Research on Rainforest Canopies

Join us tomorrow night at the Coffeehouse for another Science Cafe. Dr. Nalini M. Nadkarni, President of International Canopy Network and faculty at The Evergreen State College will be the guest speaker for the evening.

From Ivory Towers to Prison Watch Towers:
Research on rainforest canopies and its communication to non-traditional public audiences.

When: 7:00 pm, Tuesday, March 9, 2010
Where: Batdorf & Bronson Coffee House, 516 Capitol Way S. Olympia, Washington.

Rainforest canopies foster tremendous diversity and complexity, but remain one of the most poorly understood communities on Earth. Using mountain-climbing techniques, construction cranes, and hot-air balloons, canopy researchers have documented the rich flora and fauna that live their entire lives in the canopy. My research in the cloud forests of Costa Rica and the temperate rainforests of the Olympic Peninsula has shown that canopy communities contribute substantially to maintenance of biodiversity, nutrient cycling, and enhancement of wildlife habitat for the whole ecosystem. However, human disturbances such as forest fragmentation, air pollution, and global climate change, can have strong negative effects on canopy biota.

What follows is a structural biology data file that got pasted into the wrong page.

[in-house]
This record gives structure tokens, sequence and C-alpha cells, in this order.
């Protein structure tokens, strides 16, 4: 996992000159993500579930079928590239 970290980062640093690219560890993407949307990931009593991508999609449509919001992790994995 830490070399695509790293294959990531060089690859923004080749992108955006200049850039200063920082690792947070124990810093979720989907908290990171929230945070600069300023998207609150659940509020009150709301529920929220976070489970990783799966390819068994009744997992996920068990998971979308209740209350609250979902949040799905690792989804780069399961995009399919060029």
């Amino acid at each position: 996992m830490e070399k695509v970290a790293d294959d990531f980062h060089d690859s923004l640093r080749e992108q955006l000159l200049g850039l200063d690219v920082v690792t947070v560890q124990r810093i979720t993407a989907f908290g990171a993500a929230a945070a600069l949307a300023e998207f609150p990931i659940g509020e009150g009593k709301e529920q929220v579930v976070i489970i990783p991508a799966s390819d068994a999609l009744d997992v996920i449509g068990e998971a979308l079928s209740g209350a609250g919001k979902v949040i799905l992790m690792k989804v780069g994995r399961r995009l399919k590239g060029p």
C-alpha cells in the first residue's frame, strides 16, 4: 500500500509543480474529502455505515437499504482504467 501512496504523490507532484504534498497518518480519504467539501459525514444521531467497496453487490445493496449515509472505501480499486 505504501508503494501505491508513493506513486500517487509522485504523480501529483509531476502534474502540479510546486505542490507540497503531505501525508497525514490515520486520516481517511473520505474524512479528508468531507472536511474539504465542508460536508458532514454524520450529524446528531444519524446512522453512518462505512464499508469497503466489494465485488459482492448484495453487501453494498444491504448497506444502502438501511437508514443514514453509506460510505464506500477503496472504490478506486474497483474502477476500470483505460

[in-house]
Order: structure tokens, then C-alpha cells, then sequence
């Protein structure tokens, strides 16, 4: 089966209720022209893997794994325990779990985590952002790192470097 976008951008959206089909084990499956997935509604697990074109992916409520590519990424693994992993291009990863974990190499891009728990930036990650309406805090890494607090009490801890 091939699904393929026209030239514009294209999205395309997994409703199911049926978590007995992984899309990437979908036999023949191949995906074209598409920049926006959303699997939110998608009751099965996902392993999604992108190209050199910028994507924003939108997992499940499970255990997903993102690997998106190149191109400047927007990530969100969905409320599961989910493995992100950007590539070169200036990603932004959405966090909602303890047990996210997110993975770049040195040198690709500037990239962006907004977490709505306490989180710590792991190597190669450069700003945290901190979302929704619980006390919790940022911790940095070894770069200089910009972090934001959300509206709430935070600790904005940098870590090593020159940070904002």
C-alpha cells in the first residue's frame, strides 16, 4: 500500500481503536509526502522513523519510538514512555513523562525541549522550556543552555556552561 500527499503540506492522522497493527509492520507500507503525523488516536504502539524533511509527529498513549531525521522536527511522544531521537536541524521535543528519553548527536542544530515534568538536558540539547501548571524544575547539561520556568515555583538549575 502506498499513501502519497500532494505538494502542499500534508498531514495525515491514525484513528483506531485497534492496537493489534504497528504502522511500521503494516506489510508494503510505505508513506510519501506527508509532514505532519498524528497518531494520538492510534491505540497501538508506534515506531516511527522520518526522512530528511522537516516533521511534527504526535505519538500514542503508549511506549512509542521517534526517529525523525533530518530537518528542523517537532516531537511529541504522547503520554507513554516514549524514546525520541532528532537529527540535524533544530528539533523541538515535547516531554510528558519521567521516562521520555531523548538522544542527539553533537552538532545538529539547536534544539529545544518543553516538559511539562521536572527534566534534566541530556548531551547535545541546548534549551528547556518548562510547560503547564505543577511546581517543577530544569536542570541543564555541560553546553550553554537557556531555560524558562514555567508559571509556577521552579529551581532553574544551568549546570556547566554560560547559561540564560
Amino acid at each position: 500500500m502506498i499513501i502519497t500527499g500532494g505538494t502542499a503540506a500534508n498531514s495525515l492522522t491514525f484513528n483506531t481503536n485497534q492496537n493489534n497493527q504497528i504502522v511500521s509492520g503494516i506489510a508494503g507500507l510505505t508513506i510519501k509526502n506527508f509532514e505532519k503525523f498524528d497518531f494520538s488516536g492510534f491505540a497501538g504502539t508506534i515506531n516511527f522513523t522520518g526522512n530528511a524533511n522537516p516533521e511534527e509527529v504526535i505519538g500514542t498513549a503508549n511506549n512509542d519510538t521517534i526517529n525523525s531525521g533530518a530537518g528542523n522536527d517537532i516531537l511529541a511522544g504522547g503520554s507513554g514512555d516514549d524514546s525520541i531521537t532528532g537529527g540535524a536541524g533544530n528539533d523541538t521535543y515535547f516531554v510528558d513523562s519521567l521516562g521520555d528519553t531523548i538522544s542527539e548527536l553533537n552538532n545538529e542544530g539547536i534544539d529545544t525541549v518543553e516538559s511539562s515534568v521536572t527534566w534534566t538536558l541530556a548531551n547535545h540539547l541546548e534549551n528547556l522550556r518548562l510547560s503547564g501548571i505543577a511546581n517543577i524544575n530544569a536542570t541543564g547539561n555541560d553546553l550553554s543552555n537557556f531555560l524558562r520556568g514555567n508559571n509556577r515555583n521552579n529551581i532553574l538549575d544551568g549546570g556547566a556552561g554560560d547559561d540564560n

To raise awareness of the fragility of forest canopy biota and encourage their protection, I have developed pathways to communicate results of my canopy studies to the public by creating partnerships with artists, faith-based communities, and incarcerated men and women. I describe this work as a potential model for other scientists to bring their research to the public and thereby become open to new perspectives on their studies.

Statement provided by Science Café courtsey of Dr. Nalini M. Nadkarni

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